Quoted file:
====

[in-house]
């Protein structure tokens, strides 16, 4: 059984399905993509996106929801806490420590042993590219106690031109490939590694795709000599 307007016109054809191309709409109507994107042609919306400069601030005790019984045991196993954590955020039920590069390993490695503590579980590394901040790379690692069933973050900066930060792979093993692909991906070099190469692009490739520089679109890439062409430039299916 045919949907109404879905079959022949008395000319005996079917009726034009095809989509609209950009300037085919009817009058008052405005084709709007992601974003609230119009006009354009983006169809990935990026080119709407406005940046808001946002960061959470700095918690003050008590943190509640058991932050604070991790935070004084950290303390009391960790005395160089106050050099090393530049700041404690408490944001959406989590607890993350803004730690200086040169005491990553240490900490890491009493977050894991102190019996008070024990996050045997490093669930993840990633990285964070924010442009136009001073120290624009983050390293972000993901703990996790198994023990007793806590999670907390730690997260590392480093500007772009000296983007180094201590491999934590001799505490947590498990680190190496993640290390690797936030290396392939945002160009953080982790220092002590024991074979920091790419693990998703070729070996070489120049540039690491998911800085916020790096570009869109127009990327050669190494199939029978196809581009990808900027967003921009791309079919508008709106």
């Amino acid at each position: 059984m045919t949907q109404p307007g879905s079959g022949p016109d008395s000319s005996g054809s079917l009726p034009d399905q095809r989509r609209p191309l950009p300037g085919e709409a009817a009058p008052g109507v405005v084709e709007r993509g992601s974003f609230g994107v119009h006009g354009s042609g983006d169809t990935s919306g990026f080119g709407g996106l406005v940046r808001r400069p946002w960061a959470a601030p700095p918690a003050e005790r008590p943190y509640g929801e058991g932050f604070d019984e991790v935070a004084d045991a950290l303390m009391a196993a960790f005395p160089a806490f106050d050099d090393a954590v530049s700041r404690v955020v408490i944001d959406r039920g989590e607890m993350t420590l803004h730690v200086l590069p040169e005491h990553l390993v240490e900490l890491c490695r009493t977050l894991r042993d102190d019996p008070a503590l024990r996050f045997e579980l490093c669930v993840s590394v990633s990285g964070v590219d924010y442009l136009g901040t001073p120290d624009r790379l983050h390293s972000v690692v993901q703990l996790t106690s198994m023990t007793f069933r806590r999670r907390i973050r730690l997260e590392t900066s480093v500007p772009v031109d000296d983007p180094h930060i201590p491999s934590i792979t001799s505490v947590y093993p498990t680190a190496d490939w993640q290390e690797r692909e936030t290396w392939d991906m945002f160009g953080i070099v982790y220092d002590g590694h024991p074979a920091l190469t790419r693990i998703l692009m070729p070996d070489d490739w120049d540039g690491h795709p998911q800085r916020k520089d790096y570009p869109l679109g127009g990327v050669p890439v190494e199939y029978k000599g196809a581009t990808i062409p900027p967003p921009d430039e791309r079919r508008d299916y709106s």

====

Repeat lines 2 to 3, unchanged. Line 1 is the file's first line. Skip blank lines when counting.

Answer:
């Protein structure tokens, strides 16, 4: 059984399905993509996106929801806490420590042993590219106690031109490939590694795709000599 307007016109054809191309709409109507994107042609919306400069601030005790019984045991196993954590955020039920590069390993490695503590579980590394901040790379690692069933973050900066930060792979093993692909991906070099190469692009490739520089679109890439062409430039299916 045919949907109404879905079959022949008395000319005996079917009726034009095809989509609209950009300037085919009817009058008052405005084709709007992601974003609230119009006009354009983006169809990935990026080119709407406005940046808001946002960061959470700095918690003050008590943190509640058991932050604070991790935070004084950290303390009391960790005395160089106050050099090393530049700041404690408490944001959406989590607890993350803004730690200086040169005491990553240490900490890491009493977050894991102190019996008070024990996050045997490093669930993840990633990285964070924010442009136009001073120290624009983050390293972000993901703990996790198994023990007793806590999670907390730690997260590392480093500007772009000296983007180094201590491999934590001799505490947590498990680190190496993640290390690797936030290396392939945002160009953080982790220092002590024991074979920091790419693990998703070729070996070489120049540039690491998911800085916020790096570009869109127009990327050669190494199939029978196809581009990808900027967003921009791309079919508008709106």
């Amino acid at each position: 059984m045919t949907q109404p307007g879905s079959g022949p016109d008395s000319s005996g054809s079917l009726p034009d399905q095809r989509r609209p191309l950009p300037g085919e709409a009817a009058p008052g109507v405005v084709e709007r993509g992601s974003f609230g994107v119009h006009g354009s042609g983006d169809t990935s919306g990026f080119g709407g996106l406005v940046r808001r400069p946002w960061a959470a601030p700095p918690a003050e005790r008590p943190y509640g929801e058991g932050f604070d019984e991790v935070a004084d045991a950290l303390m009391a196993a960790f005395p160089a806490f106050d050099d090393a954590v530049s700041r404690v955020v408490i944001d959406r039920g989590e607890m993350t420590l803004h730690v200086l590069p040169e005491h990553l390993v240490e900490l890491c490695r009493t977050l894991r042993d102190d019996p008070a503590l024990r996050f045997e579980l490093c669930v993840s590394v990633s990285g964070v590219d924010y442009l136009g901040t001073p120290d624009r790379l983050h390293s972000v690692v993901q703990l996790t106690s198994m023990t007793f069933r806590r999670r907390i973050r730690l997260e590392t900066s480093v500007p772009v031109d000296d983007p180094h930060i201590p491999s934590i792979t001799s505490v947590y093993p498990t680190a190496d490939w993640q290390e690797r692909e936030t290396w392939d991906m945002f160009g953080i070099v982790y220092d002590g590694h024991p074979a920091l190469t790419r693990i998703l692009m070729p070996d070489d490739w120049d540039g690491h795709p998911q800085r916020k520089d790096y570009p869109l679109g127009g990327v050669p890439v190494e199939y029978k000599g196809a581009t990808i062409p900027p967003p921009d430039e791309r079919r508008d299916y709106s």